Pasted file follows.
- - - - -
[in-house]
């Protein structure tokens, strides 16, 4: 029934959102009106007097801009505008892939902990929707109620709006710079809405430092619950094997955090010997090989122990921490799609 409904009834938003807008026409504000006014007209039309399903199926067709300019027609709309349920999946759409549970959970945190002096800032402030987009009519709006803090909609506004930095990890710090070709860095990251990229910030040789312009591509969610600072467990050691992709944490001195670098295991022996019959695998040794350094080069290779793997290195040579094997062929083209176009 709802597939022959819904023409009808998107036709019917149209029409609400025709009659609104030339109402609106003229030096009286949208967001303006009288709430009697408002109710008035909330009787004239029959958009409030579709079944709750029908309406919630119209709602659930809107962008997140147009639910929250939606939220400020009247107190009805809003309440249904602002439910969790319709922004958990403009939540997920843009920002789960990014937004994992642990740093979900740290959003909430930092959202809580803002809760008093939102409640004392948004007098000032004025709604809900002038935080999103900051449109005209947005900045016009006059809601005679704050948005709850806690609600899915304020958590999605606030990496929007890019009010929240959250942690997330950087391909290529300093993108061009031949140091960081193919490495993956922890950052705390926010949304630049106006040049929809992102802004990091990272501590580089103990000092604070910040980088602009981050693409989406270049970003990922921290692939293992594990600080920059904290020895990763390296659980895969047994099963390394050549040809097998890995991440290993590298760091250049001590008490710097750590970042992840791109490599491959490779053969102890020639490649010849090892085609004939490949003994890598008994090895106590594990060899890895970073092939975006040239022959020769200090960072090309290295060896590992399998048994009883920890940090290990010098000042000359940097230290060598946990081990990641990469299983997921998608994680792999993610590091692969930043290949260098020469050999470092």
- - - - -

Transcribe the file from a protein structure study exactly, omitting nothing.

[in-house]
């Protein structure tokens, strides 16, 4: 029934959102009106007097801009505008892939902990929707109620709006710079809405430092619950094997955090010997090989122990921490799609 409904009834938003807008026409504000006014007209039309399903199926067709300019027609709309349920999946759409549970959970945190002096800032402030987009009519709006803090909609506004930095990890710090070709860095990251990229910030040789312009591509969610600072467990050691992709944490001195670098295991022996019959695998040794350094080069290779793997290195040579094997062929083209176009 709802597939022959819904023409009808998107036709019917149209029409609400025709009659609104030339109402609106003229030096009286949208967001303006009288709430009697408002109710008035909330009787004239029959958009409030579709079944709750029908309406919630119209709602659930809107962008997140147009639910929250939606939220400020009247107190009805809003309440249904602002439910969790319709922004958990403009939540997920843009920002789960990014937004994992642990740093979900740290959003909430930092959202809580803002809760008093939102409640004392948004007098000032004025709604809900002038935080999103900051449109005209947005900045016009006059809601005679704050948005709850806690609600899915304020958590999605606030990496929007890019009010929240959250942690997330950087391909290529300093993108061009031949140091960081193919490495993956922890950052705390926010949304630049106006040049929809992102802004990091990272501590580089103990000092604070910040980088602009981050693409989406270049970003990922921290692939293992594990600080920059904290020895990763390296659980895969047994099963390394050549040809097998890995991440290993590298760091250049001590008490710097750590970042992840791109490599491959490779053969102890020639490649010849090892085609004939490949003994890598008994090895106590594990060899890895970073092939975006040239022959020769200090960072090309290295060896590992399998048994009883920890940090290990010098000042000359940097230290060598946990081990990641990469299983997921998608994680792999993610590091692969930043290949260098020469050999470092």